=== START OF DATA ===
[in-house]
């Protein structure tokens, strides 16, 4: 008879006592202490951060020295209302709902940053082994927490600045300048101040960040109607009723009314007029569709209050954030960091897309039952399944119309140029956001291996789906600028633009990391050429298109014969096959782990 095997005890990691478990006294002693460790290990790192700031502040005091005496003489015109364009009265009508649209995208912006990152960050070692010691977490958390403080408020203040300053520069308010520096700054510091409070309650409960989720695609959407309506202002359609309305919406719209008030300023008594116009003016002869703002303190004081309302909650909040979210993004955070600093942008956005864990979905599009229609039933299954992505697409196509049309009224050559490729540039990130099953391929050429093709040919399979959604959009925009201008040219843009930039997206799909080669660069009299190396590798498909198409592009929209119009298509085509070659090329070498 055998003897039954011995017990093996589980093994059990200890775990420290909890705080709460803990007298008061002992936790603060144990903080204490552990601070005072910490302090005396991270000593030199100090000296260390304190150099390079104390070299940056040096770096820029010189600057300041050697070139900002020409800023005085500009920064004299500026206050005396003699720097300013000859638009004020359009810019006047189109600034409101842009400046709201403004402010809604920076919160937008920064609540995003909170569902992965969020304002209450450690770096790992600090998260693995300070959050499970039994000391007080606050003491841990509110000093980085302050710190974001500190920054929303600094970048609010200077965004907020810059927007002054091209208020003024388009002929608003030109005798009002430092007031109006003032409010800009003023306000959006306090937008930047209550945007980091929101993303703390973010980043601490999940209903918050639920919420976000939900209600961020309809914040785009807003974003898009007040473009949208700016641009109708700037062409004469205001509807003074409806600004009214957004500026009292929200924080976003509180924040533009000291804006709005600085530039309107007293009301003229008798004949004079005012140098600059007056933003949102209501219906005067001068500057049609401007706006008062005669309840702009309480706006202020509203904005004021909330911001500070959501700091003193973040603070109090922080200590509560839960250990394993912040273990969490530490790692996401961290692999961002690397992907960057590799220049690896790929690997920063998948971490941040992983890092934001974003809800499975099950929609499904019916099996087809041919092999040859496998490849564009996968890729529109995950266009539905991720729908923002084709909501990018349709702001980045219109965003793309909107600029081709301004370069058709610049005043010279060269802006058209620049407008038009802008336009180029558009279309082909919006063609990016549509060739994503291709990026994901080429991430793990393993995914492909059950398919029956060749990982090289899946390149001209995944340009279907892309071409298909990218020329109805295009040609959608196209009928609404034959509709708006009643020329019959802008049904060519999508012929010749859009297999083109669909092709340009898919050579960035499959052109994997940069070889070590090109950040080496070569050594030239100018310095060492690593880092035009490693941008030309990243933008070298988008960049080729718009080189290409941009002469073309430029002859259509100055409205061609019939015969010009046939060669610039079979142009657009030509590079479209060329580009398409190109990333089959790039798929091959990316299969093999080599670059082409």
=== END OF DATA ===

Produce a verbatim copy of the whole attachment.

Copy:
[in-house]
């Protein structure tokens, strides 16, 4: 008879006592202490951060020295209302709902940053082994927490600045300048101040960040109607009723009314007029569709209050954030960091897309039952399944119309140029956001291996789906600028633009990391050429298109014969096959782990 095997005890990691478990006294002693460790290990790192700031502040005091005496003489015109364009009265009508649209995208912006990152960050070692010691977490958390403080408020203040300053520069308010520096700054510091409070309650409960989720695609959407309506202002359609309305919406719209008030300023008594116009003016002869703002303190004081309302909650909040979210993004955070600093942008956005864990979905599009229609039933299954992505697409196509049309009224050559490729540039990130099953391929050429093709040919399979959604959009925009201008040219843009930039997206799909080669660069009299190396590798498909198409592009929209119009298509085509070659090329070498 055998003897039954011995017990093996589980093994059990200890775990420290909890705080709460803990007298008061002992936790603060144990903080204490552990601070005072910490302090005396991270000593030199100090000296260390304190150099390079104390070299940056040096770096820029010189600057300041050697070139900002020409800023005085500009920064004299500026206050005396003699720097300013000859638009004020359009810019006047189109600034409101842009400046709201403004402010809604920076919160937008920064609540995003909170569902992965969020304002209450450690770096790992600090998260693995300070959050499970039994000391007080606050003491841990509110000093980085302050710190974001500190920054929303600094970048609010200077965004907020810059927007002054091209208020003024388009002929608003030109005798009002430092007031109006003032409010800009003023306000959006306090937008930047209550945007980091929101993303703390973010980043601490999940209903918050639920919420976000939900209600961020309809914040785009807003974003898009007040473009949208700016641009109708700037062409004469205001509807003074409806600004009214957004500026009292929200924080976003509180924040533009000291804006709005600085530039309107007293009301003229008798004949004079005012140098600059007056933003949102209501219906005067001068500057049609401007706006008062005669309840702009309480706006202020509203904005004021909330911001500070959501700091003193973040603070109090922080200590509560839960250990394993912040273990969490530490790692996401961290692999961002690397992907960057590799220049690896790929690997920063998948971490941040992983890092934001974003809800499975099950929609499904019916099996087809041919092999040859496998490849564009996968890729529109995950266009539905991720729908923002084709909501990018349709702001980045219109965003793309909107600029081709301004370069058709610049005043010279060269802006058209620049407008038009802008336009180029558009279309082909919006063609990016549509060739994503291709990026994901080429991430793990393993995914492909059950398919029956060749990982090289899946390149001209995944340009279907892309071409298909990218020329109805295009040609959608196209009928609404034959509709708006009643020329019959802008049904060519999508012929010749859009297999083109669909092709340009898919050579960035499959052109994997940069070889070590090109950040080496070569050594030239100018310095060492690593880092035009490693941008030309990243933008070298988008960049080729718009080189290409941009002469073309430029002859259509100055409205061609019939015969010009046939060669610039079979142009657009030509590079479209060329580009398409190109990333089959790039798929091959990316299969093999080599670059082409």